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There’s been a lot of discussion about that. The short answer is, nobody has reported a failure when suppression/clamping diodes have not been used, but you much reduce the possibility of damaging the input if they are present, together with an appropriate current-limiting resistor. 100 Ω will help a little, but as the internal protection diodes have very limited current-carrying capacity - 1 mA according to some sources, it probably won’t be enough. But you mustn’t go above 10 kΩ or accuracy will be affected. You should find most of the discussion in the old forums, I think.

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Thanks for your input @calypso_rae and @Robert.Wall! I am finalizing my board design and we’ll see how this goes.

(This is my first post, which I’m making in reply to this topic, since it’s closely related – but please let me know if I should break this out into its own topic.)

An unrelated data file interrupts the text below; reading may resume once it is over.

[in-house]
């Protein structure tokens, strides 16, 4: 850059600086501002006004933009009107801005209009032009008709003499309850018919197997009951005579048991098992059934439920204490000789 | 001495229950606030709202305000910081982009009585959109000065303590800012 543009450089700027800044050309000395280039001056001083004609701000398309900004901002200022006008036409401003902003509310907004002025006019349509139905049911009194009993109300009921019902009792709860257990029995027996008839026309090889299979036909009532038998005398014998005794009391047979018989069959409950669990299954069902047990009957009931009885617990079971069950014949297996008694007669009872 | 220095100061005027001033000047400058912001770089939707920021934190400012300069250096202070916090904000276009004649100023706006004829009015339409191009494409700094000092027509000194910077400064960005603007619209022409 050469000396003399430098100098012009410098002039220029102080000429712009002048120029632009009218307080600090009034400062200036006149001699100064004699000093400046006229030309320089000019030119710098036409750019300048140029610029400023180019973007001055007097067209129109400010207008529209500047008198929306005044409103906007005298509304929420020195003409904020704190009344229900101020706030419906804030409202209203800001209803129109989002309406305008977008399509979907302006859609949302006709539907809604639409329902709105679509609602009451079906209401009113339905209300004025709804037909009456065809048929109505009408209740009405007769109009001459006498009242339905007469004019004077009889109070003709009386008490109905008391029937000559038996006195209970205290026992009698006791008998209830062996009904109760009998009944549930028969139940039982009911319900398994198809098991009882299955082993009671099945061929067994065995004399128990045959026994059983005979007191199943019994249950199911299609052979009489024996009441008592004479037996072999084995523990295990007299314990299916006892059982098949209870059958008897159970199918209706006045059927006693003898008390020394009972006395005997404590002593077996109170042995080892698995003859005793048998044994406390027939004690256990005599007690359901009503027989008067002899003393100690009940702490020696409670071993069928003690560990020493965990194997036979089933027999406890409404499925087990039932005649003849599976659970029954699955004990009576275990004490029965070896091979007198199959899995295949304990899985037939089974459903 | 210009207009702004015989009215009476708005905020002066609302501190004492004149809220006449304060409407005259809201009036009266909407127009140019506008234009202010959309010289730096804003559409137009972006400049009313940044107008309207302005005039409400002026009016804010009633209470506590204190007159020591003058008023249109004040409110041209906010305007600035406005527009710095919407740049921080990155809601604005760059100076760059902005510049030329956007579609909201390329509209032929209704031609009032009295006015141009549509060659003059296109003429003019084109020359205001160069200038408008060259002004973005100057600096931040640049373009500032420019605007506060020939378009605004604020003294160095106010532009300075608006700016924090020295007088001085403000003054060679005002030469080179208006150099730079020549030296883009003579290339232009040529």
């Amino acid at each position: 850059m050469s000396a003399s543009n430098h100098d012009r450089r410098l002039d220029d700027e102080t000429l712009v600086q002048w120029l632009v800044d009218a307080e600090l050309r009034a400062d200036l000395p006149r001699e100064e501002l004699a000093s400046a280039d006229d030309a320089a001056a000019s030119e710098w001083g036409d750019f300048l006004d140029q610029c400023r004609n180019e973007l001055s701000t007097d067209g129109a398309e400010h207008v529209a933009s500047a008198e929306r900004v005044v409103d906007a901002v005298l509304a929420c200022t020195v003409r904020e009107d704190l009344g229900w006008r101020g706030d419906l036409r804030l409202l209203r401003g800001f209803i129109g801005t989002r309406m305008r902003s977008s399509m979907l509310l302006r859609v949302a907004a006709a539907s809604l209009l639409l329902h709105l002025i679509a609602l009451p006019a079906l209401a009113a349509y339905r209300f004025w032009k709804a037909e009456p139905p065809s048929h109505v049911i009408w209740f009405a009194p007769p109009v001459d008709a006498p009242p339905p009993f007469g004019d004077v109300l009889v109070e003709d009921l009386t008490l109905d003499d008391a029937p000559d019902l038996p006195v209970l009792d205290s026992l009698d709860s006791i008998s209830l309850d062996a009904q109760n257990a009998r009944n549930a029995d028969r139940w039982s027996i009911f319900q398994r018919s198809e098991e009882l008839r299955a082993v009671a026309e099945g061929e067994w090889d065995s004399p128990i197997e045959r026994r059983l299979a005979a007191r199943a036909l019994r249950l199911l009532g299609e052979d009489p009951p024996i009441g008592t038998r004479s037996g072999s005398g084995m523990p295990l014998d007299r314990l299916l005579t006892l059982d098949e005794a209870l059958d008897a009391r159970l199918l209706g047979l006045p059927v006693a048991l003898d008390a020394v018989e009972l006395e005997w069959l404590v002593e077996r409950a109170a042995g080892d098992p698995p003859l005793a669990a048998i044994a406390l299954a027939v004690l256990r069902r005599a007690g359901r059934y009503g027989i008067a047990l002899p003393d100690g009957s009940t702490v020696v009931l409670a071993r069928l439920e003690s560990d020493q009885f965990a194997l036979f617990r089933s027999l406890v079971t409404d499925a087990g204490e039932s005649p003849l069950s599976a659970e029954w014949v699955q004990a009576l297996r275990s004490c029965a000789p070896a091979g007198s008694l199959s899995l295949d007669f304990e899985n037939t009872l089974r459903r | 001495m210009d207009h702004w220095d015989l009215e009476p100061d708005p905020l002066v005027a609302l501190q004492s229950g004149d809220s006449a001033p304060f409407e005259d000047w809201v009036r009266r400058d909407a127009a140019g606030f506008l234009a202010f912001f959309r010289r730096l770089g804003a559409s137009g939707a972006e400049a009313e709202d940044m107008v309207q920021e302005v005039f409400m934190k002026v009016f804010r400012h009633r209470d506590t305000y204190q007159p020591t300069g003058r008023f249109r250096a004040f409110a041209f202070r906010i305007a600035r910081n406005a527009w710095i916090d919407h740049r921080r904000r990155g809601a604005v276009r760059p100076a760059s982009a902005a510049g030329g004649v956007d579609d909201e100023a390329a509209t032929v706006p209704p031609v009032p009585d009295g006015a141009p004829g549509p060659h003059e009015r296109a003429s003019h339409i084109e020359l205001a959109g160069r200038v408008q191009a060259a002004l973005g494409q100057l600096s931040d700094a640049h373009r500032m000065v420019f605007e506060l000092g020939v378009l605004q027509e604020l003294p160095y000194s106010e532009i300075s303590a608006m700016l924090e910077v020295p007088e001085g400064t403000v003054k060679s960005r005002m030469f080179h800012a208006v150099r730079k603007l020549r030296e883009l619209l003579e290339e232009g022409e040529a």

I’m currently designing shield for an Arduino Due that will allow for 11 CTs to be monitored. I’ve used the op-amp solution that Robin proposed in the old forum in order to provide more stability and save space on my PCB. The IC I use has two op-amps in it – 6 of the sensor currents are biased by one and 5 of them plus the voltage sensor by the other. Both appear to have a steady output of 1.65V when I measure them with my voltmeter.

I’ve had a bit of a hiccup, however. After calibrating my for YHDC SCT-013 CTs (a variety of 15A/1V, 20A/1V, and 50A/1V), I noticed that the no-load current values were rather high – higher than the unavoidable “noise” I’ve read about on these forums.
Here are readings I pulled off the Arduino IDE serial monitor (though in the past these current numbers have been twice as high --I don’t know why):

121.70 V
CT1 (15A): 0.17 A, 21.19 VA, -7.14 W.
CT2 (15A): 0.14 A, 17.52 VA, -5.84 W.
CT3 (15A): 0.15 A, 17.63 VA, -2.34 W.
CT4 (15A): 0.15 A, 18.34 VA, -7.43 W.
CT5 (15A): 0.15 A, 17.96 VA, -5.34 W.
CT6 (15A): 0.15 A, 18.36 VA, -7.16 W.
CT7 (15A): 0.15 A, 18.03 VA, 2.14 W.
CT8 (20A): 0.19 A, 23.08 VA, -4.82 W.
CT9 (20A): 0.20 A, 23.91 VA, -4.28 W.